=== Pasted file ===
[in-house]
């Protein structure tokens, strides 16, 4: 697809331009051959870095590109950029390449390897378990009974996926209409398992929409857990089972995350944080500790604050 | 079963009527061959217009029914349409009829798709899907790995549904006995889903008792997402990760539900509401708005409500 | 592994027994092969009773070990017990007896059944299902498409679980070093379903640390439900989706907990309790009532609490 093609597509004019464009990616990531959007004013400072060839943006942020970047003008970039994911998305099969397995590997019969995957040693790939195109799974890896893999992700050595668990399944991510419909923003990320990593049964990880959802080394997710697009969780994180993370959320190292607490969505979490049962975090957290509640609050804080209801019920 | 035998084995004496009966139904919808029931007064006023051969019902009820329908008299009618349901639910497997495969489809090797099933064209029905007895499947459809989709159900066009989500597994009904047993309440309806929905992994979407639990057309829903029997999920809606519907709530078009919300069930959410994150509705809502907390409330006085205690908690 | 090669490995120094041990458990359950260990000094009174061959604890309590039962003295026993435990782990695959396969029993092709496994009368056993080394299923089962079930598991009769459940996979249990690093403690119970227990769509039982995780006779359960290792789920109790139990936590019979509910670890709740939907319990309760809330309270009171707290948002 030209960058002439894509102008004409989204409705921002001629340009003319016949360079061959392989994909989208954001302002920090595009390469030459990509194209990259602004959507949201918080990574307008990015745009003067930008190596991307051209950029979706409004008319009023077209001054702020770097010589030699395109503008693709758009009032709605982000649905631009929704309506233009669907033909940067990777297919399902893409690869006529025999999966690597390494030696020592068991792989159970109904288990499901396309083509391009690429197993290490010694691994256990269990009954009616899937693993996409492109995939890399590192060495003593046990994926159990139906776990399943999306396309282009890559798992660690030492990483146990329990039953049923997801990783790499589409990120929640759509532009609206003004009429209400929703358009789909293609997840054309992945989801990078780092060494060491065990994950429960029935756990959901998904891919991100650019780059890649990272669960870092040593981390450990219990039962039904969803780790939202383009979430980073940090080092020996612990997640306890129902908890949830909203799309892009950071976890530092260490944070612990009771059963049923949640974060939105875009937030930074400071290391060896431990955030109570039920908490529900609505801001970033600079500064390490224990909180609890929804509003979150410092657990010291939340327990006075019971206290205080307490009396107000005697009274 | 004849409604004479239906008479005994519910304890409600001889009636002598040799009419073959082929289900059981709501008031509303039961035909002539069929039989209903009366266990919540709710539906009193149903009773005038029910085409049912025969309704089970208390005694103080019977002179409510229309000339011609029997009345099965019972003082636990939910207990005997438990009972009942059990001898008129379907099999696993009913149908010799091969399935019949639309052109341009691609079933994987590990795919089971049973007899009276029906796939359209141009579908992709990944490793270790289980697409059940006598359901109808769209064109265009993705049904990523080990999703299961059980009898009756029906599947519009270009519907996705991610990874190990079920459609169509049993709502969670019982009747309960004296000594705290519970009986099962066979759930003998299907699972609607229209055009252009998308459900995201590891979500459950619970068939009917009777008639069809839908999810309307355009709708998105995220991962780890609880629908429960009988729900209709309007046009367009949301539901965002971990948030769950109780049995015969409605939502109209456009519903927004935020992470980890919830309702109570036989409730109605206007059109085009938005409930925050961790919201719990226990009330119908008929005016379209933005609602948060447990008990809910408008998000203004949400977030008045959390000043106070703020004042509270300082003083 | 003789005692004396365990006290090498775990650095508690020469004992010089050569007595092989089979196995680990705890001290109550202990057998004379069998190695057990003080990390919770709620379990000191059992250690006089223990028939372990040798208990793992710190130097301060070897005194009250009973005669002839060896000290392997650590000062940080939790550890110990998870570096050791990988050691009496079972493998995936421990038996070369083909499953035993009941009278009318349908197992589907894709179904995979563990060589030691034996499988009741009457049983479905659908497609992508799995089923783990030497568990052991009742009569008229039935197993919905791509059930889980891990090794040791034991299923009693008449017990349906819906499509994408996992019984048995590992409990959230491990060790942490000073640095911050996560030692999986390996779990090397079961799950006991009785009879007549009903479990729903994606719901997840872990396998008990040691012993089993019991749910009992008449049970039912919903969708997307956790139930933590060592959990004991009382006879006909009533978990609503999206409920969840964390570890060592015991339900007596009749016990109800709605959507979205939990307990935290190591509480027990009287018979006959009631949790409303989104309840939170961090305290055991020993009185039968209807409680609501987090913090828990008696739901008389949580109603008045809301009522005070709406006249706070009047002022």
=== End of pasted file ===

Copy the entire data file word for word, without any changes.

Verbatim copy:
[in-house]
């Protein structure tokens, strides 16, 4: 697809331009051959870095590109950029390449390897378990009974996926209409398992929409857990089972995350944080500790604050 | 079963009527061959217009029914349409009829798709899907790995549904006995889903008792997402990760539900509401708005409500 | 592994027994092969009773070990017990007896059944299902498409679980070093379903640390439900989706907990309790009532609490 093609597509004019464009990616990531959007004013400072060839943006942020970047003008970039994911998305099969397995590997019969995957040693790939195109799974890896893999992700050595668990399944991510419909923003990320990593049964990880959802080394997710697009969780994180993370959320190292607490969505979490049962975090957290509640609050804080209801019920 | 035998084995004496009966139904919808029931007064006023051969019902009820329908008299009618349901639910497997495969489809090797099933064209029905007895499947459809989709159900066009989500597994009904047993309440309806929905992994979407639990057309829903029997999920809606519907709530078009919300069930959410994150509705809502907390409330006085205690908690 | 090669490995120094041990458990359950260990000094009174061959604890309590039962003295026993435990782990695959396969029993092709496994009368056993080394299923089962079930598991009769459940996979249990690093403690119970227990769509039982995780006779359960290792789920109790139990936590019979509910670890709740939907319990309760809330309270009171707290948002 030209960058002439894509102008004409989204409705921002001629340009003319016949360079061959392989994909989208954001302002920090595009390469030459990509194209990259602004959507949201918080990574307008990015745009003067930008190596991307051209950029979706409004008319009023077209001054702020770097010589030699395109503008693709758009009032709605982000649905631009929704309506233009669907033909940067990777297919399902893409690869006529025999999966690597390494030696020592068991792989159970109904288990499901396309083509391009690429197993290490010694691994256990269990009954009616899937693993996409492109995939890399590192060495003593046990994926159990139906776990399943999306396309282009890559798992660690030492990483146990329990039953049923997801990783790499589409990120929640759509532009609206003004009429209400929703358009789909293609997840054309992945989801990078780092060494060491065990994950429960029935756990959901998904891919991100650019780059890649990272669960870092040593981390450990219990039962039904969803780790939202383009979430980073940090080092020996612990997640306890129902908890949830909203799309892009950071976890530092260490944070612990009771059963049923949640974060939105875009937030930074400071290391060896431990955030109570039920908490529900609505801001970033600079500064390490224990909180609890929804509003979150410092657990010291939340327990006075019971206290205080307490009396107000005697009274 | 004849409604004479239906008479005994519910304890409600001889009636002598040799009419073959082929289900059981709501008031509303039961035909002539069929039989209903009366266990919540709710539906009193149903009773005038029910085409049912025969309704089970208390005694103080019977002179409510229309000339011609029997009345099965019972003082636990939910207990005997438990009972009942059990001898008129379907099999696993009913149908010799091969399935019949639309052109341009691609079933994987590990795919089971049973007899009276029906796939359209141009579908992709990944490793270790289980697409059940006598359901109808769209064109265009993705049904990523080990999703299961059980009898009756029906599947519009270009519907996705991610990874190990079920459609169509049993709502969670019982009747309960004296000594705290519970009986099962066979759930003998299907699972609607229209055009252009998308459900995201590891979500459950619970068939009917009777008639069809839908999810309307355009709708998105995220991962780890609880629908429960009988729900209709309007046009367009949301539901965002971990948030769950109780049995015969409605939502109209456009519903927004935020992470980890919830309702109570036989409730109605206007059109085009938005409930925050961790919201719990226990009330119908008929005016379209933005609602948060447990008990809910408008998000203004949400977030008045959390000043106070703020004042509270300082003083 | 003789005692004396365990006290090498775990650095508690020469004992010089050569007595092989089979196995680990705890001290109550202990057998004379069998190695057990003080990390919770709620379990000191059992250690006089223990028939372990040798208990793992710190130097301060070897005194009250009973005669002839060896000290392997650590000062940080939790550890110990998870570096050791990988050691009496079972493998995936421990038996070369083909499953035993009941009278009318349908197992589907894709179904995979563990060589030691034996499988009741009457049983479905659908497609992508799995089923783990030497568990052991009742009569008229039935197993919905791509059930889980891990090794040791034991299923009693008449017990349906819906499509994408996992019984048995590992409990959230491990060790942490000073640095911050996560030692999986390996779990090397079961799950006991009785009879007549009903479990729903994606719901997840872990396998008990040691012993089993019991749910009992008449049970039912919903969708997307956790139930933590060592959990004991009382006879006909009533978990609503999206409920969840964390570890060592015991339900007596009749016990109800709605959507979205939990307990935290190591509480027990009287018979006959009631949790409303989104309840939170961090305290055991020993009185039968209807409680609501987090913090828990008696739901008389949580109603008045809301009522005070709406006249706070009047002022």